Particle Counting: Terms and Formulas
Classification number (Cn) The maximum permitted concentration (particle/m3 of air) of airborne particles equal to or larger than the considered particle size). Rounded to the nearest whole number.
- N is the ISO classification number—not to exceed the value of 9
- Intermediate ISO classification numbers may be specified, with 0.1 the smallest permitted increment of N
- D (denominator) considered particle size in µm
- 0.1 is a constant with a dimension of µm
Cleanroom A room in which the concentration of airborne particles is controlled. Cleanrooms are constructed and operated to minimize the introduction, generation and retention of particles inside the room and control other relevant parameters (e.g., temperature, humidity, pressure controlled as necessary).
Clean zone is a dedicated space where the concentration of airborne particles is controlled. Clean zones may be open or enclosed and may or may not be located within a cleanroom.
Counting Efficiency Test compares the performance of the particle counter under test against an instrument with a higher resolution (~0.3 microns). Both instruments are challenged with an air sample containing certified particles at the smallest calibration size (for the counter being tested, typically 0.5 microns for GMP applications).
False count rate or zero-count rate is defined as the number of false counts recorded by an air particle counter with respect to time. False particles are associated with the number of intrinsic and extrinsic sources to the system such as cosmic radiation, optoelectronic noise or contamination.
Monitoring - Observations made by measurement in accordance with defined methods to provide evidence of compliance. Information may be used to detect trends in operational state and to provide process support.
ISO 14644-1:1999 calculated the number of sampling locations with the formula
In the 2015 version, location(s) are determined by Table A.1
|Area of cleanroom (m2) less than or equal to||Minimum number of locations to be tested (NL)|
N+27 (area) 1000
Sampling flow rate and sample time - Particle counts are measured by air particle counters as a function of concentration per unit volume (e.g., particles per cubic meter or cubic foot). Sample flow rate accuracy is therefore, critical to mitigating flow rate errors caused while sampling actual volume for a fixed sample time. Sample time accuracy is also critical for measuring the sample volume at a given sample rate.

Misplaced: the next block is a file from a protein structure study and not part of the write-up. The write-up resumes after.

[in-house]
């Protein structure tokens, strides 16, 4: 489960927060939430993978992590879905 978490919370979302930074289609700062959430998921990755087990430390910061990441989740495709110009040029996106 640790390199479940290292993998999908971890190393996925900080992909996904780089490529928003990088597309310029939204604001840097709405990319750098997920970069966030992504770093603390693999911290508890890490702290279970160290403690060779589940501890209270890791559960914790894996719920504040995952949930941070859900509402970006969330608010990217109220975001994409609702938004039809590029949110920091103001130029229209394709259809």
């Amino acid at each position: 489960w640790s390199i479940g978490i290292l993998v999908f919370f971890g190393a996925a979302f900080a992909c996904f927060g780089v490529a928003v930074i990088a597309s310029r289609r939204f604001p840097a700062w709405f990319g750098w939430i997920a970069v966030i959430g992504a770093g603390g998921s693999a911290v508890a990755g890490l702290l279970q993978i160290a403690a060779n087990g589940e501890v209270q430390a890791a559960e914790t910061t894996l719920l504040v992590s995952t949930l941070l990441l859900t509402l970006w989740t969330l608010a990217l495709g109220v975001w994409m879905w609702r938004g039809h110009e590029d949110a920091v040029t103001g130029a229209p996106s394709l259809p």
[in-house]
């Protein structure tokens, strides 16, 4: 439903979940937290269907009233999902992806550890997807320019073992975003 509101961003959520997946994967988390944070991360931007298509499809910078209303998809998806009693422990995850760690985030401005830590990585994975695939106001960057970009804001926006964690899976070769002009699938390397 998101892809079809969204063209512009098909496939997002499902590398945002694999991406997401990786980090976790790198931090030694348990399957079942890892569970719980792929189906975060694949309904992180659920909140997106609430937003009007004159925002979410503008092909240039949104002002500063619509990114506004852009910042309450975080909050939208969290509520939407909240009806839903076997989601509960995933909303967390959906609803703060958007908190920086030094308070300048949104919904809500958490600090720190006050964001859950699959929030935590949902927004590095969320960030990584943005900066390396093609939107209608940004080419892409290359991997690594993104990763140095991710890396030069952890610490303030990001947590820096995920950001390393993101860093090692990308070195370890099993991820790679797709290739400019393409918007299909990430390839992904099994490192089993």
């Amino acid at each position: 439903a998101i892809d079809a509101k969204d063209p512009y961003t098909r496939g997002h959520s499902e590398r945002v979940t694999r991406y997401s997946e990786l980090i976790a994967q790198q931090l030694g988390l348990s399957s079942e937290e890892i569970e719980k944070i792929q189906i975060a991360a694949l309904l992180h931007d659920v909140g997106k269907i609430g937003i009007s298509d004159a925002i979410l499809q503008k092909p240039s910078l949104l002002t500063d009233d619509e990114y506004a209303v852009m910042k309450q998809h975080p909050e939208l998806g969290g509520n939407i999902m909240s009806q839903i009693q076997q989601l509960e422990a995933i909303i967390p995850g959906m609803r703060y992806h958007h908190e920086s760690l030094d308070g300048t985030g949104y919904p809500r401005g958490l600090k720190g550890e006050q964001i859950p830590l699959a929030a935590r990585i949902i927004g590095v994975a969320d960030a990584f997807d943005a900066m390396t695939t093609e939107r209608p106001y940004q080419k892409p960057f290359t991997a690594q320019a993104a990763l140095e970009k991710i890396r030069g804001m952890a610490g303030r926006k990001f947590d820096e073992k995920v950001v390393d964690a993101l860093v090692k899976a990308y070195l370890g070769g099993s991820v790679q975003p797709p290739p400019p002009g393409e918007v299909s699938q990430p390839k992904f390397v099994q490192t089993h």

Sample volume per location - At each sampling location, sample a volume of air such that a minimum of 20 particles would be detected if the particle concentration for the largest considered particle size were at the class limit for the specified ISO class.
Single volume Calculation (Vs)
- Vs Minimum single sample volume per location (in liters) – B.4.2.2 Minimum volume sampled per location shall be at least 2 liters with minimum sampling time of one minute.
- Cn,m Class limit (number of particles per m3 ) for largest considered particle size noted for the relevant class
- 20 Number of potential samples to be counted, if particle concentration is at class limit
NOTE: When Vs is very large, sampling time can be substantial. Using the sequential sample procedure (Annex F) allows for reduced sample volume and time required to obtain samples.
Size resolution is a measurement of the particle counter’s ability to accurately size particles (statistical equation based on Guassian distribution).
- Frequent - occurs at specified intervals not exceeding 60-minutes during operation
- 6 months - occurs at an average interval not exceeding 183 days throughout periods of operational use, subject to no interval exceeding 190 days
- 12 months - occurs at an average interval not exceeding 366 days throughout periods of operational use, subject to no interval exceeding 400 days
- 24 months - occurs at an average interval not exceeding 731 days throughout periods of operational use, subject to no interval exceeding 800 days
Upper Confidence Limit (95% UCL) - The 95% UCL is a measure of how accurately a result represents reality. In terms of particle counting, this is the mean of particle counts measured at various locations, which are typically means of individual samples. The accuracy of the result is calculated by specifying upper and lower confidence limits (typically a confidence of 95 percent for cleanrooms). ISO 14644-1:2015 eliminates the need for the UCL calculation provided all sample locations are within Glass/Grade requirements.